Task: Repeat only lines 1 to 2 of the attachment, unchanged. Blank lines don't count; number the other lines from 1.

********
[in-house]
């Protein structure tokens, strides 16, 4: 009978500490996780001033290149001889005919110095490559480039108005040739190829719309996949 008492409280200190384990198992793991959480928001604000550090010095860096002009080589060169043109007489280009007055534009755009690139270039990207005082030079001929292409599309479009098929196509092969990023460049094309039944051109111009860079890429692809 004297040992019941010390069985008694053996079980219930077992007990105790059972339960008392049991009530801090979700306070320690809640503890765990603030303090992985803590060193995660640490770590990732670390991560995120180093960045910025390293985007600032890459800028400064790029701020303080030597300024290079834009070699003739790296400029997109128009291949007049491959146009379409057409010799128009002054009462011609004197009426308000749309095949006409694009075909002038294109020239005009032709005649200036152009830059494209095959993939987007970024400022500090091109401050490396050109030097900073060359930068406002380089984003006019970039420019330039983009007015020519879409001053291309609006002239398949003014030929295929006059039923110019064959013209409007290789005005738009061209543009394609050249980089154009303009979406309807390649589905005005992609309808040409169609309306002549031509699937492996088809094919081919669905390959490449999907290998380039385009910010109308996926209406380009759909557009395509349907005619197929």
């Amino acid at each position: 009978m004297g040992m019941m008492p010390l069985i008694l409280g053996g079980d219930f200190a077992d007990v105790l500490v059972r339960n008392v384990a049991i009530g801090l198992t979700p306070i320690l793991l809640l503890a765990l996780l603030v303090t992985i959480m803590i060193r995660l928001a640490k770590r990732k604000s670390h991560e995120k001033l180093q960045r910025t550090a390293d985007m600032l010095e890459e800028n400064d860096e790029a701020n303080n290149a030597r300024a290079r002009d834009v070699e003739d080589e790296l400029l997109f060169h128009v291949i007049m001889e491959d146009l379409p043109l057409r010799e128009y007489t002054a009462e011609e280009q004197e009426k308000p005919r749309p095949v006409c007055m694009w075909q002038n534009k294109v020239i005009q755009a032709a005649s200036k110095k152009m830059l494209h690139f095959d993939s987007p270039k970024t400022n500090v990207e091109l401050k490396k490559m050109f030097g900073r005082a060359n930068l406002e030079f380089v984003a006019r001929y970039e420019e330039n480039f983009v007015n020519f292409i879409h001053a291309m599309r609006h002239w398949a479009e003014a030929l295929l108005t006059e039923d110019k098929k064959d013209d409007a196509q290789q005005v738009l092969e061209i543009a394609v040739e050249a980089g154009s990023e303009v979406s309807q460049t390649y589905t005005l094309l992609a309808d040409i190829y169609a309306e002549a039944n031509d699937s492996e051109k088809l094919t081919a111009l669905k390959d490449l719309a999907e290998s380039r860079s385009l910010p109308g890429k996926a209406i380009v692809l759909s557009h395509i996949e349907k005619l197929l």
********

[in-house]
């Protein structure tokens, strides 16, 4: 009978500490996780001033290149001889005919110095490559480039108005040739190829719309996949 008492409280200190384990198992793991959480928001604000550090010095860096002009080589060169043109007489280009007055534009755009690139270039990207005082030079001929292409599309479009098929196509092969990023460049094309039944051109111009860079890429692809 004297040992019941010390069985008694053996079980219930077992007990105790059972339960008392049991009530801090979700306070320690809640503890765990603030303090992985803590060193995660640490770590990732670390991560995120180093960045910025390293985007600032890459800028400064790029701020303080030597300024290079834009070699003739790296400029997109128009291949007049491959146009379409057409010799128009002054009462011609004197009426308000749309095949006409694009075909002038294109020239005009032709005649200036152009830059494209095959993939987007970024400022500090091109401050490396050109030097900073060359930068406002380089984003006019970039420019330039983009007015020519879409001053291309609006002239398949003014030929295929006059039923110019064959013209409007290789005005738009061209543009394609050249980089154009303009979406309807390649589905005005992609309808040409169609309306002549031509699937492996088809094919081919669905390959490449999907290998380039385009910010109308996926209406380009759909557009395509349907005619197929």